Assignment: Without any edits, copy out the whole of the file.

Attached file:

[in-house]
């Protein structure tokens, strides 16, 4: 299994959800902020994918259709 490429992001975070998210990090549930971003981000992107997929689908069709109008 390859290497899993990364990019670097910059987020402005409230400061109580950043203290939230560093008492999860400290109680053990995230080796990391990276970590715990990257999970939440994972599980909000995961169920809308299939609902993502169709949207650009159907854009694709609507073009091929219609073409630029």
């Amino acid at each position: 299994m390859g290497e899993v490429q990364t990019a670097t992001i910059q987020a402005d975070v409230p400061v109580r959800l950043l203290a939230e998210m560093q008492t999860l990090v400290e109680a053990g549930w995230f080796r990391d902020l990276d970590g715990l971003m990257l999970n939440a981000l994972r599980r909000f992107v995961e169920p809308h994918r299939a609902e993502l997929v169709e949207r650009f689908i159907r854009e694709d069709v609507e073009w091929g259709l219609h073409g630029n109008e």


[in-house]
């Protein structure tokens, strides 16, 4: 299994959800902020994918259709 490429992001975070998210990090549930971003981000992107997929689908069709109008 390859290497899993990364990019670097910059987020402005409230400061109580950043203290939230560093008492999860400290109680053990995230080796990391990276970590715990990257999970939440994972599980909000995961169920809308299939609902993502169709949207650009159907854009694709609507073009091929219609073409630029």
């Amino acid at each position: 299994m390859g290497e899993v490429q990364t990019a670097t992001i910059q987020a402005d975070v409230p400061v109580r959800l950043l203290a939230e998210m560093q008492t999860l990090v400290e109680a053990g549930w995230f080796r990391d902020l990276d970590g715990l971003m990257l999970n939440a981000l994972r599980r909000f992107v995961e169920p809308h994918r299939a609902e993502l997929v169709e949207r650009f689908i159907r854009e694709d069709v609507e073009w091929g259709l219609h073409g630029n109008e």